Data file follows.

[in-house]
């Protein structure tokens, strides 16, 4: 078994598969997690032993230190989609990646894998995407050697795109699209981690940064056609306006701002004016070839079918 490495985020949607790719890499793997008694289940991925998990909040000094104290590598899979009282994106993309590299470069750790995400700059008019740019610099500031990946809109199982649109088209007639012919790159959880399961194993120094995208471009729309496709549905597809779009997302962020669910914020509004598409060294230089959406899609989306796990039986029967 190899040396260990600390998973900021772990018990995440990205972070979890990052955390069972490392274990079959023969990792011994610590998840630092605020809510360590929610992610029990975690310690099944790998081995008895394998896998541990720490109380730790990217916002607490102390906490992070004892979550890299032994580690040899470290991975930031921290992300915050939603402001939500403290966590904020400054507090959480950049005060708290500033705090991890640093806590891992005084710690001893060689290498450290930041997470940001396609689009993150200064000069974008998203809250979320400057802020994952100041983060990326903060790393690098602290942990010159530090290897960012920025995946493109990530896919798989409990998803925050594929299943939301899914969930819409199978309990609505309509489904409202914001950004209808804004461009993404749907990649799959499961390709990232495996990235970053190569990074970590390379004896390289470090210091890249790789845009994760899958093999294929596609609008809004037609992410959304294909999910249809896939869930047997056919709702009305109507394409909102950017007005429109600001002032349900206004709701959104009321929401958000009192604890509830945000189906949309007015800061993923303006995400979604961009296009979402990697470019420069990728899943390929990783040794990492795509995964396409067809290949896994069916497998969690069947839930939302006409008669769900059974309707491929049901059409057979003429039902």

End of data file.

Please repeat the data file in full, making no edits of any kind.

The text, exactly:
[in-house]
């Protein structure tokens, strides 16, 4: 078994598969997690032993230190989609990646894998995407050697795109699209981690940064056609306006701002004016070839079918 490495985020949607790719890499793997008694289940991925998990909040000094104290590598899979009282994106993309590299470069750790995400700059008019740019610099500031990946809109199982649109088209007639012919790159959880399961194993120094995208471009729309496709549905597809779009997302962020669910914020509004598409060294230089959406899609989306796990039986029967 190899040396260990600390998973900021772990018990995440990205972070979890990052955390069972490392274990079959023969990792011994610590998840630092605020809510360590929610992610029990975690310690099944790998081995008895394998896998541990720490109380730790990217916002607490102390906490992070004892979550890299032994580690040899470290991975930031921290992300915050939603402001939500403290966590904020400054507090959480950049005060708290500033705090991890640093806590891992005084710690001893060689290498450290930041997470940001396609689009993150200064000069974008998203809250979320400057802020994952100041983060990326903060790393690098602290942990010159530090290897960012920025995946493109990530896919798989409990998803925050594929299943939301899914969930819409199978309990609505309509489904409202914001950004209808804004461009993404749907990649799959499961390709990232495996990235970053190569990074970590390379004896390289470090210091890249790789845009994760899958093999294929596609609008809004037609992410959304294909999910249809896939869930047997056919709702009305109507394409909102950017007005429109600001002032349900206004709701959104009321929401958000009192604890509830945000189906949309007015800061993923303006995400979604961009296009979402990697470019420069990728899943390929990783040794990492795509995964396409067809290949896994069916497998969690069947839930939302006409008669769900059974309707491929049901059409057979003429039902």